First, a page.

A suite of materials on low dead space injecting equipment have been developed to raise awareness and reduce the transmission of blood-borne viruses when injecting drugs.

The materials include posters, an animated video and a booklet, co-designed by service users at the Bristol Drugs Project. Launched in 2019, the materials promote the benefits of low dead space injecting equipment for people who inject drugs.

By way of background, low dead space equipment has less space between the needle and plunger after injecting. It is well documented that blood and the drug can remain in this space. Therefore, there is a risk of transmitting blood-borne viruses such as Hepatitis C (HCV) and HIV if this equipment is subsequently shared.

Research from the National Institute for Health Research (NIHR) Collaboration for Leadership in Applied Health Research and Care West (CLARHRC West), and the NIHR Health Protection Research Unit (HPRU) at the University of Bristol has showed that low dead space equipment is effective and that people who inject drugs are willing to switch to low dead space equipment as the benefits also include less drugs being wasted.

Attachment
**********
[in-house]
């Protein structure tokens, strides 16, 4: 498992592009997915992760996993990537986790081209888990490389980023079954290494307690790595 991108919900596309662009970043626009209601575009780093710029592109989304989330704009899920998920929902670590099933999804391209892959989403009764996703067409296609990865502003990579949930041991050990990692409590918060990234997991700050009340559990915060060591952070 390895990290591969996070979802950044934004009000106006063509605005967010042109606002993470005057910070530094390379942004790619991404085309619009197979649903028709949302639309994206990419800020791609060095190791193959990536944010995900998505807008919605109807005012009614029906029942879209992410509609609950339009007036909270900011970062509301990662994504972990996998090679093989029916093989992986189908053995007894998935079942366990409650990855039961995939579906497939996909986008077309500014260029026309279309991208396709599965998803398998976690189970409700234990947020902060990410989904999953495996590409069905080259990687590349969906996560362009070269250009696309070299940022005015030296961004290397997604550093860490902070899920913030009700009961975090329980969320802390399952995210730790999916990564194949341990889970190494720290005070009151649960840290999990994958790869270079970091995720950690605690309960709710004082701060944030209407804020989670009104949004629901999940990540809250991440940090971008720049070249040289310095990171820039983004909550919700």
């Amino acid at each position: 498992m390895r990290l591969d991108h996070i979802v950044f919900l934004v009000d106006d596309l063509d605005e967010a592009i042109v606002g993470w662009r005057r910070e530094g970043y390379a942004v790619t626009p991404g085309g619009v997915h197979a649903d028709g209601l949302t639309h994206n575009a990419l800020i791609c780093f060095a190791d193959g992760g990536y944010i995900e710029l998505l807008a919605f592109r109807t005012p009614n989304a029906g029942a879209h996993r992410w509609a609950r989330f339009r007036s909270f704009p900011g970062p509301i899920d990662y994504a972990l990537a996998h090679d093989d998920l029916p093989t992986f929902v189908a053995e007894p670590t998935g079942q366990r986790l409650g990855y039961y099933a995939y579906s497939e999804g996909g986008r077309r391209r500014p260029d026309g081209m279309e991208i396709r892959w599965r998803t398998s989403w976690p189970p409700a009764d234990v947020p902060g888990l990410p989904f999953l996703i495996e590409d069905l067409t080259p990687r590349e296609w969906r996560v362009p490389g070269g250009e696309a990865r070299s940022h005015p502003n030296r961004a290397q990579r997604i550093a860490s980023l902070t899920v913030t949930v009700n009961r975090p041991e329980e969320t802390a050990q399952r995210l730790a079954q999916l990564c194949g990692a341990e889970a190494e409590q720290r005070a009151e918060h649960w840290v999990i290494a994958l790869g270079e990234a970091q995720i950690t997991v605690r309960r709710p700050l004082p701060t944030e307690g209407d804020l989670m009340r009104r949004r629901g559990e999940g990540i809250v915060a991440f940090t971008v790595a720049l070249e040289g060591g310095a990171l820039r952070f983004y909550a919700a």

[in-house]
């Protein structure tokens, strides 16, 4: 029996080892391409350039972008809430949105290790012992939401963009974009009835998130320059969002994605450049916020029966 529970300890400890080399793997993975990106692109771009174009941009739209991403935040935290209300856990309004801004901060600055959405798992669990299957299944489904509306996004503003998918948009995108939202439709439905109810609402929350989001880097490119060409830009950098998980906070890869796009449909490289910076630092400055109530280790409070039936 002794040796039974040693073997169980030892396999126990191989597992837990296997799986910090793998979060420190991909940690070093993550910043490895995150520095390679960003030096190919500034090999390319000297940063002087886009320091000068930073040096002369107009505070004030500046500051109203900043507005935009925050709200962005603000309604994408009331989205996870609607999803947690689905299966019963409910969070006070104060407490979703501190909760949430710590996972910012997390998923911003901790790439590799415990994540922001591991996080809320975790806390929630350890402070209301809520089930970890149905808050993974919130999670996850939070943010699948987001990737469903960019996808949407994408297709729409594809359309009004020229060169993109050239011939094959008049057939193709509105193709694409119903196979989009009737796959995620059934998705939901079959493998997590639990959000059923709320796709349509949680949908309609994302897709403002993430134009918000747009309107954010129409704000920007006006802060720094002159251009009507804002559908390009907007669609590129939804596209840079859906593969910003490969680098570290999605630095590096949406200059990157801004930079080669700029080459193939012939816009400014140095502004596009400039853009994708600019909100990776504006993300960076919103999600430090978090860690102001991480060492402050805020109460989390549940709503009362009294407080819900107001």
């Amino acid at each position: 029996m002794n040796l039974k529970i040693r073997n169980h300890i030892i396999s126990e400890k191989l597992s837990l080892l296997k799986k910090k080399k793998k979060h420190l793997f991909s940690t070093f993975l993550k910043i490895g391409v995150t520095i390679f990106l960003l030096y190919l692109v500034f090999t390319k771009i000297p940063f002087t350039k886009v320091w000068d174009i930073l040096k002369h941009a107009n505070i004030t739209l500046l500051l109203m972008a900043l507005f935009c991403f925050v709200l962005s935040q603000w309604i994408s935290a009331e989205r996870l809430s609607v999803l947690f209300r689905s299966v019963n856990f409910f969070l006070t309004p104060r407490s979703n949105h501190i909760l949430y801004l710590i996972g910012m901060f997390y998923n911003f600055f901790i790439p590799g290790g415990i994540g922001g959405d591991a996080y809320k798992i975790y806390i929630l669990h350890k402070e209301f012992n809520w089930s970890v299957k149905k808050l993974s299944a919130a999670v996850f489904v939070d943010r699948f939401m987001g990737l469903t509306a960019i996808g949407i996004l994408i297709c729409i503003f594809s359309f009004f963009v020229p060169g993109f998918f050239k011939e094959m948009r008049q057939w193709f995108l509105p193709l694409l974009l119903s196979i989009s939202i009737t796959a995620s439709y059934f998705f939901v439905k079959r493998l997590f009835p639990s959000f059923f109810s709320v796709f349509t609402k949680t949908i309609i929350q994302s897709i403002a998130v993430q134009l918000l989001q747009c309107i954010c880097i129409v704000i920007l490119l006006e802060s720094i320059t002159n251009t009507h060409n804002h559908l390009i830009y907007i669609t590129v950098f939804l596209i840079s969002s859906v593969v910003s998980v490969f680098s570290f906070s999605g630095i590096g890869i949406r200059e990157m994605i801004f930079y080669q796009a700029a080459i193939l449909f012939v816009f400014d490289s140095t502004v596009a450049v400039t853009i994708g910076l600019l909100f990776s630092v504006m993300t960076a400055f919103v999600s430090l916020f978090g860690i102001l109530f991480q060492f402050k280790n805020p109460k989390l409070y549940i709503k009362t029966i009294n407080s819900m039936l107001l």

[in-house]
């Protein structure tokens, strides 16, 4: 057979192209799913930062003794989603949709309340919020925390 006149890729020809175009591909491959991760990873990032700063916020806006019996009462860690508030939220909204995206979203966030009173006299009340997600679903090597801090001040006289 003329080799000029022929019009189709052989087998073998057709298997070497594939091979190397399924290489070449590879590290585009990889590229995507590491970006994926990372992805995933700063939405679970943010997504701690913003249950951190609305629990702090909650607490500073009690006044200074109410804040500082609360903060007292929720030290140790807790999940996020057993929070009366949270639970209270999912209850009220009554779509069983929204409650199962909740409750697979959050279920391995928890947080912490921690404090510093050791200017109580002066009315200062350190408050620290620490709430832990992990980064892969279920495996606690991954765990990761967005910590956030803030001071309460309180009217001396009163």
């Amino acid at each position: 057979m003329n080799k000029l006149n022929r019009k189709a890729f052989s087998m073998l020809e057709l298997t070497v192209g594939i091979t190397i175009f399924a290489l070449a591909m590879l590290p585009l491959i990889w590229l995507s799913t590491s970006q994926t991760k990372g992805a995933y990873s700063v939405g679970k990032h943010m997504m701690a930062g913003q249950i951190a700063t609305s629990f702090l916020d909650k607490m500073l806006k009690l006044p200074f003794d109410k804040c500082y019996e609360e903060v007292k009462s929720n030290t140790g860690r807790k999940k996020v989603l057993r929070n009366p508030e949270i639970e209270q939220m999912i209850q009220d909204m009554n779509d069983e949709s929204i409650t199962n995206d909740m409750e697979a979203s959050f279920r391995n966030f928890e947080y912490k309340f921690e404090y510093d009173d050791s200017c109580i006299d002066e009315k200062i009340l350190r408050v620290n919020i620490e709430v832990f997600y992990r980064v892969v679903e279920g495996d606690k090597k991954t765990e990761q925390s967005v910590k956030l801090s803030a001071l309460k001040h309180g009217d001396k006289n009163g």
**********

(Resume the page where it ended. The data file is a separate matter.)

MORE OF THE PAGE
These communications materials can play an important role in supporting needle and syringe programmes to introduce and encourage safer injecting equipment amongst service users. As the NHS England and NHS Improvement target to eliminate Hepatitis C before the World Health Organization goal of 2030 draws closer, reducing the harms from injecting drug use is as important as ever.

We would be grateful if you could look at these materials and distribute them to anyone who might be interested.

To download the materials: here

For more information please email: [email protected]